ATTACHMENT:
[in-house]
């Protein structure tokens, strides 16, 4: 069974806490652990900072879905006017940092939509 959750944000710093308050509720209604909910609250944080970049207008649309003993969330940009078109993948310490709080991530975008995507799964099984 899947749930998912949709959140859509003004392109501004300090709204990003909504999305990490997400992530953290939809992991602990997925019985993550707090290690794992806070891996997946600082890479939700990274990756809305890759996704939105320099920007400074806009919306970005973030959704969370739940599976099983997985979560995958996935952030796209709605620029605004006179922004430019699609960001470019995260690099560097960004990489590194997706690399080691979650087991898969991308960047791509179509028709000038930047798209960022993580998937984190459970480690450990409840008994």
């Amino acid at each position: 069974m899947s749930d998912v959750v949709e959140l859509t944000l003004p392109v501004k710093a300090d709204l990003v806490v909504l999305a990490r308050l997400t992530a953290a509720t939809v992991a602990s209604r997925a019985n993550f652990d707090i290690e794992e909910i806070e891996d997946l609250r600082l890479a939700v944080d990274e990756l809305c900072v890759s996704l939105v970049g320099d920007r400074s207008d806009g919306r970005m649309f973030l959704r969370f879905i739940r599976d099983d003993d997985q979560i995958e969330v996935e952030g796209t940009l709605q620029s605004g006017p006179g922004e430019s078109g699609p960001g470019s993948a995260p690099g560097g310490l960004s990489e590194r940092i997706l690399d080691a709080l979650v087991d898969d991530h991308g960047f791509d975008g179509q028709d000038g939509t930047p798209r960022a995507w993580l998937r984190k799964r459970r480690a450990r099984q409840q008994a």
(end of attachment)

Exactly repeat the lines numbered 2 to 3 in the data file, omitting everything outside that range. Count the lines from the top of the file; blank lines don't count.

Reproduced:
């Protein structure tokens, strides 16, 4: 069974806490652990900072879905006017940092939509 959750944000710093308050509720209604909910609250944080970049207008649309003993969330940009078109993948310490709080991530975008995507799964099984 899947749930998912949709959140859509003004392109501004300090709204990003909504999305990490997400992530953290939809992991602990997925019985993550707090290690794992806070891996997946600082890479939700990274990756809305890759996704939105320099920007400074806009919306970005973030959704969370739940599976099983997985979560995958996935952030796209709605620029605004006179922004430019699609960001470019995260690099560097960004990489590194997706690399080691979650087991898969991308960047791509179509028709000038930047798209960022993580998937984190459970480690450990409840008994």
């Amino acid at each position: 069974m899947s749930d998912v959750v949709e959140l859509t944000l003004p392109v501004k710093a300090d709204l990003v806490v909504l999305a990490r308050l997400t992530a953290a509720t939809v992991a602990s209604r997925a019985n993550f652990d707090i290690e794992e909910i806070e891996d997946l609250r600082l890479a939700v944080d990274e990756l809305c900072v890759s996704l939105v970049g320099d920007r400074s207008d806009g919306r970005m649309f973030l959704r969370f879905i739940r599976d099983d003993d997985q979560i995958e969330v996935e952030g796209t940009l709605q620029s605004g006017p006179g922004e430019s078109g699609p960001g470019s993948a995260p690099g560097g310490l960004s990489e590194r940092i997706l690399d080691a709080l979650v087991d898969d991530h991308g960047f791509d975008g179509q028709d000038g939509t930047p798209r960022a995507w993580l998937r984190k799964r459970r480690a450990r099984q409840q008994a």